CHICAGO — While there are more options than ever when it comes to fostering better mental health, many are still hesitant to ask for help when they need it. While there is no stigma about going to a doctor when a virus hits or a bone is broken, seeking help for mental health issues is still seen by many as a form of “weakness,” allowing problems that could be treated to grow until they must be dealt with.
This was the message of “Workplace Discussions: Mental Health,” a webinar recently presented by the human relations firm PuzzleHR. Company Vice President of Customer Success Rebecca Burbridge and Regional Sales Manager Kimberly Marin hosted.
In Part 1 of this series, we examined how mental health has been impacted in recent years by societal stresses, and how different generations are affected. In Part 2, we explored the cost of mental illness in the workplace, and today, we’ll look at ways leaders can help in building a healthier workplace for their team.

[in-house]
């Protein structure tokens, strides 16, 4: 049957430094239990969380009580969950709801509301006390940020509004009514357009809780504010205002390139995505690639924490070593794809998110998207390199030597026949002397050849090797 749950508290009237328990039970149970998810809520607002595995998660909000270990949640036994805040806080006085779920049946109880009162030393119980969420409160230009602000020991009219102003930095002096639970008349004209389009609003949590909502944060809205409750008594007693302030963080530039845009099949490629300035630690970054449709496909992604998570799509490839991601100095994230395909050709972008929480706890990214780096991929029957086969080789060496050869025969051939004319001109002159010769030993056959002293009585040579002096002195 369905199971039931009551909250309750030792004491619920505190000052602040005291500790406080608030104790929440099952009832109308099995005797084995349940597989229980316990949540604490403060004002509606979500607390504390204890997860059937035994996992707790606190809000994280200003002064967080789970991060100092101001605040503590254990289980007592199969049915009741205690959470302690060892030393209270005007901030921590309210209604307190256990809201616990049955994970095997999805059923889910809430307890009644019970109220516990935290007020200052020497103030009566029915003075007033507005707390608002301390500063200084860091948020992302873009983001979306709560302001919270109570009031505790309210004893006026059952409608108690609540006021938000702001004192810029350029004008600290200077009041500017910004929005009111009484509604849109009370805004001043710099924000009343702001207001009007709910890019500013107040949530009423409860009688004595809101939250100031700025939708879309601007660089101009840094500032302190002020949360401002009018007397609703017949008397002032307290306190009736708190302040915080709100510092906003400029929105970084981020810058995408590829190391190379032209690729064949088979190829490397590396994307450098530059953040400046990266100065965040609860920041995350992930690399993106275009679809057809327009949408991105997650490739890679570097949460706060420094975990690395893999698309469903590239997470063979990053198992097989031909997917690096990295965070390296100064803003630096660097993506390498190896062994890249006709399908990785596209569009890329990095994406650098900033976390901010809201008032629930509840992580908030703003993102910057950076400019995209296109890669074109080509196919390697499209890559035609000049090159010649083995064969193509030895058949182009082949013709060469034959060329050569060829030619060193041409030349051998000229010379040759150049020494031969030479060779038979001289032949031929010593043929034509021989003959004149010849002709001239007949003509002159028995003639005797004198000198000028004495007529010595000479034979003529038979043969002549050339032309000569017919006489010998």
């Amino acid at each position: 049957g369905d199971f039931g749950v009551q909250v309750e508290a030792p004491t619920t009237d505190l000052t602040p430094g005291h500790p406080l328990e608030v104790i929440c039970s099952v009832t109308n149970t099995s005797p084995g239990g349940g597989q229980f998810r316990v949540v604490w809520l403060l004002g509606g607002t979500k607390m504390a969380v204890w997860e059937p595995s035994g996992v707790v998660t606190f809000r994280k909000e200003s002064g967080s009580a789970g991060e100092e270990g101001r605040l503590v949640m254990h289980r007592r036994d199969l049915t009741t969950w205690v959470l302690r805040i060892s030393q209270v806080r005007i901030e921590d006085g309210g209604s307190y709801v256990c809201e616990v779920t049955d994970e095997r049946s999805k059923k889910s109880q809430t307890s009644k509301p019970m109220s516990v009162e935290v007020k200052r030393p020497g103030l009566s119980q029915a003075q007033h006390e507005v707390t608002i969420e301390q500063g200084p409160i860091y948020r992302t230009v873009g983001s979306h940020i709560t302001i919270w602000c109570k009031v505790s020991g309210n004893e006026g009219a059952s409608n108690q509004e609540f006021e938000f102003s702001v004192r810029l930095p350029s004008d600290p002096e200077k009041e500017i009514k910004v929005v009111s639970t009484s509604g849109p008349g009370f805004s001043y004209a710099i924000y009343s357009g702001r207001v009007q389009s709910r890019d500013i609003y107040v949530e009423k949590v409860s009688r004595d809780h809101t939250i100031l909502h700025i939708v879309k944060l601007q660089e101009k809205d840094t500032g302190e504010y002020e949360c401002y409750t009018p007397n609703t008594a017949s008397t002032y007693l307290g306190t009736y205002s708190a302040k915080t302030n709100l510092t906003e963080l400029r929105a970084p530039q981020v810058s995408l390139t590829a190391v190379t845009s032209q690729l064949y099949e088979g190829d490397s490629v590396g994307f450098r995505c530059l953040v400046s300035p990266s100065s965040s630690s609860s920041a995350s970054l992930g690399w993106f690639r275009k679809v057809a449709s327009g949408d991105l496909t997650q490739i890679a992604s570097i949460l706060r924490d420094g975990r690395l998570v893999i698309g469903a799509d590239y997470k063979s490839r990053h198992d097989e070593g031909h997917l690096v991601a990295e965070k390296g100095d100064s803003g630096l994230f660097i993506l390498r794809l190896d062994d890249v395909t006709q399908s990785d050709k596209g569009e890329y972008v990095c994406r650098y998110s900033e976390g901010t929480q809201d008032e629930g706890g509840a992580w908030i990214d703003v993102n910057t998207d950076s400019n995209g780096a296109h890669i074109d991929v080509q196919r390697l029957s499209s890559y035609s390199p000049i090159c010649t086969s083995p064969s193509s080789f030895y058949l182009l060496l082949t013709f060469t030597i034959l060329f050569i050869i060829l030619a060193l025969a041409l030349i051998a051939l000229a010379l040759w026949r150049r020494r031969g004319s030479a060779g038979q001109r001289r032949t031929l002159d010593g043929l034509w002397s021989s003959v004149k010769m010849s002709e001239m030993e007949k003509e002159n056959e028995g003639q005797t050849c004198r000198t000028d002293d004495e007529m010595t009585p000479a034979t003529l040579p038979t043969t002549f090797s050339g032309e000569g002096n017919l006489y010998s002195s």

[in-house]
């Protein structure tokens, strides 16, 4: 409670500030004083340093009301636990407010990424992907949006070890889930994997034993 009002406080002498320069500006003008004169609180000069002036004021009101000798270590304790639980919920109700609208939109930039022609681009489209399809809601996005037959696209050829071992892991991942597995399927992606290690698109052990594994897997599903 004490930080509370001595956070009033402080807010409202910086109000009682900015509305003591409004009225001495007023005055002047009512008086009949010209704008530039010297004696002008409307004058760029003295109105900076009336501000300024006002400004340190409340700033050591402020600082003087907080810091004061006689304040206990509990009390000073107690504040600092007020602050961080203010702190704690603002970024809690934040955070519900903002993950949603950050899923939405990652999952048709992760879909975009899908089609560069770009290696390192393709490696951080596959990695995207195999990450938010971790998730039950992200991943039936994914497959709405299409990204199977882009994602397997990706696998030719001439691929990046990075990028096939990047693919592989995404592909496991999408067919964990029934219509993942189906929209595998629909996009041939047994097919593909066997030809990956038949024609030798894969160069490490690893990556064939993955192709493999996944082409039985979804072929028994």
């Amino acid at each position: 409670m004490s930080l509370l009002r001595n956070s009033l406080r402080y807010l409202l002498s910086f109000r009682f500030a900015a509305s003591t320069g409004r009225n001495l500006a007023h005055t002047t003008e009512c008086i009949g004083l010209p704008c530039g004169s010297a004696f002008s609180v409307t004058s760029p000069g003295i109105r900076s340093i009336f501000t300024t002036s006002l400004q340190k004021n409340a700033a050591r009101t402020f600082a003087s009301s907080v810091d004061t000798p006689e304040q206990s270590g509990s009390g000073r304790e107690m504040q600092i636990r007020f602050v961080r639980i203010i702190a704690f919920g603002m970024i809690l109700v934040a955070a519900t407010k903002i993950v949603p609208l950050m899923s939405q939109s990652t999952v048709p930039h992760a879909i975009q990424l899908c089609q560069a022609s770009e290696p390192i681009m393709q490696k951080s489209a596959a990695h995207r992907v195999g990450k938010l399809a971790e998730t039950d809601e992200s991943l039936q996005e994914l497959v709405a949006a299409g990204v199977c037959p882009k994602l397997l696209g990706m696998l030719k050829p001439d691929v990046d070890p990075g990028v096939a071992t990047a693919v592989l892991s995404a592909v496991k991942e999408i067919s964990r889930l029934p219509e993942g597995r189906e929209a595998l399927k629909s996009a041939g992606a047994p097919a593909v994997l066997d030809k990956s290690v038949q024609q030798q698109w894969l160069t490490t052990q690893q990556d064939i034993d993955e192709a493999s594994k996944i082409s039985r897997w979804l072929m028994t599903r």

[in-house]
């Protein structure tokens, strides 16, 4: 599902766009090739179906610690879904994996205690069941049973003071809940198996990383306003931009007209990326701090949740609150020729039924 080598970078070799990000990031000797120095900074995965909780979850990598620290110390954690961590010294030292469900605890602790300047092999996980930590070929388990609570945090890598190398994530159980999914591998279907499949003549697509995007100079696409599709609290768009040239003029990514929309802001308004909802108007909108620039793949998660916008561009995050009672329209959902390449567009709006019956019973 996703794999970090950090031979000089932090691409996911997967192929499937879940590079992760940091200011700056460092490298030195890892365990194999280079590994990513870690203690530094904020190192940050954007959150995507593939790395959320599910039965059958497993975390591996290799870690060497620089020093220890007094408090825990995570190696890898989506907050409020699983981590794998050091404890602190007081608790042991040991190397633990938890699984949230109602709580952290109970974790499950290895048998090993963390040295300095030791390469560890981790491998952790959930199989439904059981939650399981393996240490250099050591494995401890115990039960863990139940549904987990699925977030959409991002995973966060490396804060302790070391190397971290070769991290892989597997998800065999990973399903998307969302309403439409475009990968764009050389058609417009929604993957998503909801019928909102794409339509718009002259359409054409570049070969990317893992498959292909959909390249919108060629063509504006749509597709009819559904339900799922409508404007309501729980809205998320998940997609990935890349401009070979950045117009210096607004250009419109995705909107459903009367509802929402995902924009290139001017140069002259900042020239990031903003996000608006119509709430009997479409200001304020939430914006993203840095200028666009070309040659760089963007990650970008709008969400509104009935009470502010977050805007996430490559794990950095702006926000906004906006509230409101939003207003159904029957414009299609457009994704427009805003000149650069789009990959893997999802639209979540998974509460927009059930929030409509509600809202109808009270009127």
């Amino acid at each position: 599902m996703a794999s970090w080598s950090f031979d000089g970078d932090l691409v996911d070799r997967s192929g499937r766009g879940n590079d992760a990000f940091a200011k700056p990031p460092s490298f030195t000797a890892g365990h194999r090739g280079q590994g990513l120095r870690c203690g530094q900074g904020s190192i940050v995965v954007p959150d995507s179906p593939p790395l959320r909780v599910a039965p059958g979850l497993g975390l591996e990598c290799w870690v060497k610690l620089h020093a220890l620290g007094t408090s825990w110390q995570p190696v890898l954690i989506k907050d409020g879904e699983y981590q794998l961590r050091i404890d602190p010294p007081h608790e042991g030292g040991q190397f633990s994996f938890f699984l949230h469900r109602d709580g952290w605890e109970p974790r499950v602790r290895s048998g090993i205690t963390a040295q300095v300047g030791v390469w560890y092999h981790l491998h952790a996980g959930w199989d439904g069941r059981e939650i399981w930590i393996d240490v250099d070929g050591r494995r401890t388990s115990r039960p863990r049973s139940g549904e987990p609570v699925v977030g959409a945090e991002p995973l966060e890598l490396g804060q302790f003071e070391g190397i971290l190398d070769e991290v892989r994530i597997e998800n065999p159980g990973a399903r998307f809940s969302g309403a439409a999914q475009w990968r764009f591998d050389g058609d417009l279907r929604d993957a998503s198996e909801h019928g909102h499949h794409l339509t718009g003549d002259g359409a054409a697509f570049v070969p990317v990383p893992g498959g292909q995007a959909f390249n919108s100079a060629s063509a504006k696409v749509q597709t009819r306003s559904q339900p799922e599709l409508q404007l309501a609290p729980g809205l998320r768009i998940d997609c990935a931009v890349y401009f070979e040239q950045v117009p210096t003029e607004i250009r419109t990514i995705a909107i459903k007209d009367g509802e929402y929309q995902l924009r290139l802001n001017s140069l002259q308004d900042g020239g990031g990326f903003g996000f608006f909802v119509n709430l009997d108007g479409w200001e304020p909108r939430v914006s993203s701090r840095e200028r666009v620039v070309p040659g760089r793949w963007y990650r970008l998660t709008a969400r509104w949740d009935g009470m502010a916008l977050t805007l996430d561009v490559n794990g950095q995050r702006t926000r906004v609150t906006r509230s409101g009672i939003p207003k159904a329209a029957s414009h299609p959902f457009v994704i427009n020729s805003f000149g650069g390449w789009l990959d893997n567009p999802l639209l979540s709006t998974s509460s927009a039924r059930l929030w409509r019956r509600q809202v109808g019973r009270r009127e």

Ask the Questions
“One of the actions that your organization can take in getting a barometer on how the employees are feeling is surveying (them),” Burbridge says. “You can do it anonymously, because it can provide the organization with employee data to help you build emotional health initiatives that will match the needs of your employees where they’re at.”
She cautions leaders to not take a “one and done” approach to this action.
“This is something you want to do, at a minimum, on an annual basis, and we recommend every six months to check that barometer. Having this kind of knowledge and creating these types of programs are showing your awareness of your people and that you care.”